tensile stresses in steel shall be ‘equal to the product of modular ratio of steel and concrete, and
the corresponding allowable tensile stress in concrete.
b) For strength calculations: Though the Indian Standard Code IS: 456 had its fourth revision
in 2000, the corresponding Codes IS: 3370 (Part I, II, III and IV) for concrete structures for the
storage of liquids have not been revised since 1965. The main Code on concrete-IS: 456 is in SI
units. However, the fourth reprint (May 1982) of IS: 3370 (Part 11)-1965 incorporates the
amendment regarding the permissible stresses in steel reinforcement. The revised values of
permissible stresses are given in Table. Converted into SI units, using the approximation 10
kg/cm2 = 1 N/mm2


Note. Stress limitations for liquid retaining faces shall also apply to the following:
(a) Other faces within 225 mm of the liquid retaining face.
(b) Outside or external faces of structures away from the liquid but placed in water-logged soils
upto the level of highest subsoil water.
1. Stresses due to drying shrinkage or temperature change:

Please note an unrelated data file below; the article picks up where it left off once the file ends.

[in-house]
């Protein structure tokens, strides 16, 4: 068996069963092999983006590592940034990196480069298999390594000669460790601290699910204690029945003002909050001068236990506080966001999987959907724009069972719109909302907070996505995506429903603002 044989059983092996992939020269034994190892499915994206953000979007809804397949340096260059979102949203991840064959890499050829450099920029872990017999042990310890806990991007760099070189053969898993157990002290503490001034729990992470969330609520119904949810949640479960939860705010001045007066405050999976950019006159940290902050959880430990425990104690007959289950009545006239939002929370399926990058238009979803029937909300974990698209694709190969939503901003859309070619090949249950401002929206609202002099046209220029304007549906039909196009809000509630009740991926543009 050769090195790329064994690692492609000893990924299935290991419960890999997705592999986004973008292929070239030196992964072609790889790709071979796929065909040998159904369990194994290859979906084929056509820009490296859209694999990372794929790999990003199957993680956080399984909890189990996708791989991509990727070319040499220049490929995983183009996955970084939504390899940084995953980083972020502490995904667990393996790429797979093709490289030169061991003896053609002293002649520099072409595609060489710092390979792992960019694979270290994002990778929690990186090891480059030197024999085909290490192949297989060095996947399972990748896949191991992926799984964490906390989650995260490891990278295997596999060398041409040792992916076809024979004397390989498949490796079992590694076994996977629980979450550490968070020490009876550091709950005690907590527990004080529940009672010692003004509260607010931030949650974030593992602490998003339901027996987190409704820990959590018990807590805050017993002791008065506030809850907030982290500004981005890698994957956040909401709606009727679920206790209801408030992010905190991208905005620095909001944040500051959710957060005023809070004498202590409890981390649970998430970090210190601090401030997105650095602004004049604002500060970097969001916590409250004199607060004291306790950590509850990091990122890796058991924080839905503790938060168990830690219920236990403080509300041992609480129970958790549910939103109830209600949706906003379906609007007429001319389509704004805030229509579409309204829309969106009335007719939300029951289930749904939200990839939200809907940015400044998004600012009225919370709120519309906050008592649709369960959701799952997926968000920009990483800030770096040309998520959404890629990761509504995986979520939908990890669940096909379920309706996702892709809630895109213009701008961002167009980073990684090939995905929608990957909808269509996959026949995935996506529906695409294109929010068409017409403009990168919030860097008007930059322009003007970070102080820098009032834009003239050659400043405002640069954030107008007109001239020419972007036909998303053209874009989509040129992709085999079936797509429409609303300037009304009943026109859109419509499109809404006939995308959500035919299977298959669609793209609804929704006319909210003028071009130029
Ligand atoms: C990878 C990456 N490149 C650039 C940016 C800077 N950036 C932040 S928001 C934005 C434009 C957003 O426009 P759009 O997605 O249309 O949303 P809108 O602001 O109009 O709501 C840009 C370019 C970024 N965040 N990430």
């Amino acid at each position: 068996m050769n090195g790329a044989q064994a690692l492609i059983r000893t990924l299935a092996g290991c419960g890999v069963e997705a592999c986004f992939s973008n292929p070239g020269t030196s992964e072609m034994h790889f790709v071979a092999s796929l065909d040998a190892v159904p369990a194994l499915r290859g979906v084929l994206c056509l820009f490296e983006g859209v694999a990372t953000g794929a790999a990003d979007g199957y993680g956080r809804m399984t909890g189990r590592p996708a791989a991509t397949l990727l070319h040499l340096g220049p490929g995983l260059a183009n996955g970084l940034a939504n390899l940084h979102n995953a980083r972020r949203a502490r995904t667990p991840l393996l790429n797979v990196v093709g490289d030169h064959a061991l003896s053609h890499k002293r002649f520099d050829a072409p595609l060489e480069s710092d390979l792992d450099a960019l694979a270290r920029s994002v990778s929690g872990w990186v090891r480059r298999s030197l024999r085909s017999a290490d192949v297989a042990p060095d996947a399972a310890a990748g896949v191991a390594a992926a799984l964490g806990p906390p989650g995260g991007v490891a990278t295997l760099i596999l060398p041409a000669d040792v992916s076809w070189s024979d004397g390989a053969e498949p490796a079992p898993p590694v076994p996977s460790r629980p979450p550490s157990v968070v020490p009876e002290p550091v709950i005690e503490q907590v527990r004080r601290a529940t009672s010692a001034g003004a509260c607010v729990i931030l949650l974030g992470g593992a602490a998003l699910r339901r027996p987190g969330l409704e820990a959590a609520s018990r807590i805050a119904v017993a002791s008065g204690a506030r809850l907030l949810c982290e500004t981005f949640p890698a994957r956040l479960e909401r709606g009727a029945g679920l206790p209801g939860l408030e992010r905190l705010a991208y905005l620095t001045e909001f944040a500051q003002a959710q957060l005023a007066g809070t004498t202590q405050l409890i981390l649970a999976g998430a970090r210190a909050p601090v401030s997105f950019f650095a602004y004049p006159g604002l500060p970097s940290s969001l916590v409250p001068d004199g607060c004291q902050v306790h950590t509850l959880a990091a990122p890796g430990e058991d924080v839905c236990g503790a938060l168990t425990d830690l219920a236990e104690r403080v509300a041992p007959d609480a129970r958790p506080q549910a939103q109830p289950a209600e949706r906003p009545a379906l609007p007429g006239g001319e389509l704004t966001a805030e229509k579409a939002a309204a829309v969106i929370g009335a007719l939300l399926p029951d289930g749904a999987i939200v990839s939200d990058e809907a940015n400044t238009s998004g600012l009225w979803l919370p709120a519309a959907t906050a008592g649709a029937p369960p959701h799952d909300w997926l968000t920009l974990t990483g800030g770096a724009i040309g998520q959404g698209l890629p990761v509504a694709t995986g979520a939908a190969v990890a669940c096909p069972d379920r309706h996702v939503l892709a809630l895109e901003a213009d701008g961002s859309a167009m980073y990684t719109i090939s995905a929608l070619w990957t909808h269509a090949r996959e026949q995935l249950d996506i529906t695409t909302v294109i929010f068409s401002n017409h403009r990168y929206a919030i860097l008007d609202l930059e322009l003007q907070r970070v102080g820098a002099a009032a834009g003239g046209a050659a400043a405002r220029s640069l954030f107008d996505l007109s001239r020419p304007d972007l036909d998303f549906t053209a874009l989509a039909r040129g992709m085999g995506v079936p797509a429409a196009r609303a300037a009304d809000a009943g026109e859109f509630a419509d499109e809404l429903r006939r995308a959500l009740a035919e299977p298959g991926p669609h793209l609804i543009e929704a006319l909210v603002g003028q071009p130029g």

(i) Stresses due to drying shrinkage or temperature change may be ignored provided
a) The permissible stresses specified for concrete and steel respectively are not exceeded.
b) Adequate precautions are taken to avoid cracking of concrete during the construction period
and until the reservoir is put into use.
c) The recommendations as regards the provision of joint and for suitable sliding layer are
complied with, or the reservoir is to be used only for the storage of water or aqueous liquids at or
near ambient temperature and the circumstances are such that the concrete will never dry out.
(ii) Shrinkage stresses may, however, be required to be calculated in special case, when a
shrinkage coefficient of 300 x 10-6 may be assumed.
(iii) When the shrinkage stresses are allowed, the permissible stresses, tensile stresses in concrete
(direct and bending) as given in Table 21.1 may be increased by 33 ~ percent.
(iv) Where reservoirs are protected with an internal impermeable lining, consideration should be
given to the possibility of concrete eventually drying out. Unless it is established on the basis of
tests or experience that the lining has adequate crack bridging properties, allowance for the
increased effect of drying shrinkage should be made in the design.
1. Steel Reinforcement
a) Minimum reinforcement: